Helen Mirren Leads Charge In Outstanding "Eye In The Sky"
The Oscar-winning actress lends a shrewd blend of magnetism and ferocity to the role of Colonel Katherine Powell, a hawkish military commander that might have come off as a monster in the hands of any other actor. But Mirren’s performance is a model of depth, an ideal anchor point for a modern-day war movie painted almost exclusively in shades of gray.
From her post in England, Powell is tasked with overseeing the drone-led capture of a group of Al-Shabaab extremists holed up in a Kenyan safehouse. With drone pilots Steve Watts (Aaron Paul, AMC’s “Breaking Bad”) and Carrie Gershon (Phoebe Fox, Channel 4’s “Black Mirror) stationed in Las Vegas, undercover agent Jama Farah (Barkhad Abdi, “Captain Phillips“) on the ground in Nairobi, and a local police force prepared to rush in, Powell begins the process of confirming her targets’ identities.
Except, there’s a wrinkle.
Video bug surveillance reveals that the extremists are preparing for an imminent suicide bombing that could cost upward of 80 lives.
The Colonel scrambles to change the mission’s objective from “capture” to “kill,” an act requiring approval from higher up the command chain because of potential collateral damage. This proves complicated.
Powell’s immediate superior Lieutenant General Frank Benson (Alan Rickman) finds himself instantly at odds with a group of British politicos, all stuffed in a room together. As they drink in the live surveillance footage, one after the other defers on up the chain, all while the situation on the ground becomes more and more dire. First with confirmation that multiple “most wanted” targets are inside the safehouse, and then with a young Kenyan girl setting up shop to sell bread inside the blast radius.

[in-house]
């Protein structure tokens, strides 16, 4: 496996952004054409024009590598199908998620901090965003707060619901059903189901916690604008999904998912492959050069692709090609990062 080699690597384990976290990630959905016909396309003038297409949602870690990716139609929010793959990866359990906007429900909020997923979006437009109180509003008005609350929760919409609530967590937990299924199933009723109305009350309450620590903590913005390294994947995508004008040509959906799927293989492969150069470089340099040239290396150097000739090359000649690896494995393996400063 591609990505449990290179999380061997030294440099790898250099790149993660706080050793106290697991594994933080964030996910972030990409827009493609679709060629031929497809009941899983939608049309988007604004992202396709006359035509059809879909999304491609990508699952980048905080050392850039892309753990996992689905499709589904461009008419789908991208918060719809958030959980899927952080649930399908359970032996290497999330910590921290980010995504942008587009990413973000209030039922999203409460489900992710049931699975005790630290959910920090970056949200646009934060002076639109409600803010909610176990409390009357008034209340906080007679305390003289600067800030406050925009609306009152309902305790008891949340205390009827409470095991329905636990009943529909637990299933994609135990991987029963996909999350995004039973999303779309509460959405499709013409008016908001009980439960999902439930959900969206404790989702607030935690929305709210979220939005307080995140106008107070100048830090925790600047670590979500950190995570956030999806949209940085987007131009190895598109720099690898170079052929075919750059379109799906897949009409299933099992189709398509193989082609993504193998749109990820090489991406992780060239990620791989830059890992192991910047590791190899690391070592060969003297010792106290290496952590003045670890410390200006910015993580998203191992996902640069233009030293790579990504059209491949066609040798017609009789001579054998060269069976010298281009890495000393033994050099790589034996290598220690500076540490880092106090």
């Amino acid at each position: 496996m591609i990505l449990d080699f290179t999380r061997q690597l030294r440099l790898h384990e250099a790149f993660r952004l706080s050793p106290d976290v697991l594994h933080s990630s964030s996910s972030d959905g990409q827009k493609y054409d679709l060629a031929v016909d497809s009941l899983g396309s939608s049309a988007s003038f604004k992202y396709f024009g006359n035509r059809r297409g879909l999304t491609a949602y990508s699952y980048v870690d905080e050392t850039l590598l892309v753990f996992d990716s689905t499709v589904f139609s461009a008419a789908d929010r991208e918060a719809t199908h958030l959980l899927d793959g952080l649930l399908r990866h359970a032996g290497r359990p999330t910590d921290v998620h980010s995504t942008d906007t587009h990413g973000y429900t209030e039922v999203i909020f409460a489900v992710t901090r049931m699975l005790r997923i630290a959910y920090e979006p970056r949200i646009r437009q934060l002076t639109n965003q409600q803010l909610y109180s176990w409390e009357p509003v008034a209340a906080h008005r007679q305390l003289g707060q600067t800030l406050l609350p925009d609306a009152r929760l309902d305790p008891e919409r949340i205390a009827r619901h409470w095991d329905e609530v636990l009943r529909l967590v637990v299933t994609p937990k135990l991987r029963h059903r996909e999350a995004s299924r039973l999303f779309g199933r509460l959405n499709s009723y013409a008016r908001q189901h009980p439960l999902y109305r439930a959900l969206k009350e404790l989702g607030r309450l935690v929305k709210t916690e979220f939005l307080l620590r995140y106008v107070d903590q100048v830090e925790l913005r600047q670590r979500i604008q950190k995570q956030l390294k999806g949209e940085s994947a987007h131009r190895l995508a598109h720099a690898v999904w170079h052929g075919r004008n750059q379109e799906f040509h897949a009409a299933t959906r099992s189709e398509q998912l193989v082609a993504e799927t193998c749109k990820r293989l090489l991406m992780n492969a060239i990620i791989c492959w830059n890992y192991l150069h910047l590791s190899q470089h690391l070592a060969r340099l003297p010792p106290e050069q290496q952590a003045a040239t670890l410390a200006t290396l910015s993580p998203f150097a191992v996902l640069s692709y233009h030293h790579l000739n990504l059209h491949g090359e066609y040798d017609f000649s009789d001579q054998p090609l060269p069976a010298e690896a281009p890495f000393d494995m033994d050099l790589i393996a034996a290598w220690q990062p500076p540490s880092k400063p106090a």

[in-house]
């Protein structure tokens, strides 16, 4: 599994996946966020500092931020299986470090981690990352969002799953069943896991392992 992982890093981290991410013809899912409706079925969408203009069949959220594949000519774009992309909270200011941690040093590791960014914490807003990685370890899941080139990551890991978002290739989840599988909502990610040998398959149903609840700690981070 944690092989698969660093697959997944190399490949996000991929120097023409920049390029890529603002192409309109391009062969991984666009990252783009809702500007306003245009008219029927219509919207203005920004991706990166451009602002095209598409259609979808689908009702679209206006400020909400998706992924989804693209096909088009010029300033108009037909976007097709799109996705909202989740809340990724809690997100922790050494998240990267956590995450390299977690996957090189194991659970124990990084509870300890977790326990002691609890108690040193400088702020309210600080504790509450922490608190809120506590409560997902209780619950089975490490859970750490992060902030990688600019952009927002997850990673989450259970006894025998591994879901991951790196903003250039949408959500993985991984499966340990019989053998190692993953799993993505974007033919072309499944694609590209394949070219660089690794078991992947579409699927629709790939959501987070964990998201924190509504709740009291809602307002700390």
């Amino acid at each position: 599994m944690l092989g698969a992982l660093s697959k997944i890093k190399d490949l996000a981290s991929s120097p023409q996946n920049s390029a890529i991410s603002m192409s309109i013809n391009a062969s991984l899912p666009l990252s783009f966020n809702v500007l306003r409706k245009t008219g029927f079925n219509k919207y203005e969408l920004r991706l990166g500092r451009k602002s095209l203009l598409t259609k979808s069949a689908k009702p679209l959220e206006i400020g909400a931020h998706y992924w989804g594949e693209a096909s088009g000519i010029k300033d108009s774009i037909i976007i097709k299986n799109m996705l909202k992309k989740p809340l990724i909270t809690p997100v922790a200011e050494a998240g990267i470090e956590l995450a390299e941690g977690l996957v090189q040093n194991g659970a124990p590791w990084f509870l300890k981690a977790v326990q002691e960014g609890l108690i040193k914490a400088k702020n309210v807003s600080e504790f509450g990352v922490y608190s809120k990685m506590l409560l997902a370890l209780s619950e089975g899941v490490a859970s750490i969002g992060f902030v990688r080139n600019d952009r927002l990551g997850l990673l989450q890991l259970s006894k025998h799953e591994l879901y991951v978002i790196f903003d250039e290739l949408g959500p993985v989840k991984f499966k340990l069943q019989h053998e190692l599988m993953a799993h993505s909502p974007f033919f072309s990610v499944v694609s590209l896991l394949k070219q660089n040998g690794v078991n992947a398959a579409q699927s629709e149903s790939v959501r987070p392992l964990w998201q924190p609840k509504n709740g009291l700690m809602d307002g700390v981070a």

It’s not just Mirren who turns in a superb performance. Rickman (who passed away in January) is unsurprisingly wonderful in his final live-action role, giving audiences one last taste of his delectable voice and unsubtle brow furrowing. And Barkhad Abdi, Aaron Paul, and Phoebe Fox all breathe considerable life into supporting players that could have gotten lost in the shuffle.
As director Gavin Hood breathlessly whooshes back and forth between them, the movie approximates the kind of scope normally associated with bigger productions. Accordingly, the movie can be taken as a nail-biting procedural that presents a hellish military operation as it might occur.
But Guy Hibbert’s excellent screenplay also sidles up to dark comedy. As the political infighting rises, threatening to obscure the gravity of the dilemma at hand, the movie neatly morphs into a lightly comic riff on “12 Angry Men” and “Glengarry Glen Ross.” The script is dialogue-heavy but never boring, at once accessible and sharp, bringing out every possible viewpoint without much in the way of judgment – a morality play minus the allegory.
The narrative has so many moving parts that a less coherent final product might have been forgivable. The filmmakers have been put in the unenviable position of having most of their main characters entirely out of harm’s way. And the young girl at the heart of the story gets only a few lines of dialogue.
But somehow the picture is always thrilling, unloading tense moment after tense moment, easily covering over a few instances of subpar CGI and a first act that doesn’t move as quickly as it should.
Director Gavin Hood first hit the scene in 2005 with South African drama “Tsotsi,” only to take a massive step back with the dismal “X-Men Origins: Wolverine” and the pedestrian “Ender’s Game.” “Eye In The Sky” sees him not only back in his comfort zone, but making compelling cinema that’s not quite like anything else out there. If smaller movies are that much more his speed, moviegoers can only hope that he stays there for the foreseeable future. Armed with a terrific cast and suspense and poignancy to spare, his long-awaited return to independent film is a keeper.
Rating: ★★★★ out of ★★★★★ (Very Good)
Release Date: March 11, 2016 (Limited)
Studio: Bleecker Street
Director: Gavin Hood
Screenwriter: Guy Hibbert
Starring: Helen Mirren, Aaron Paul, Alan Rickman, Barkhad Abdi, Jeremy Northam, Iain Glen, Phoebe Fox
MPAA Rating: R (for some violence images and language)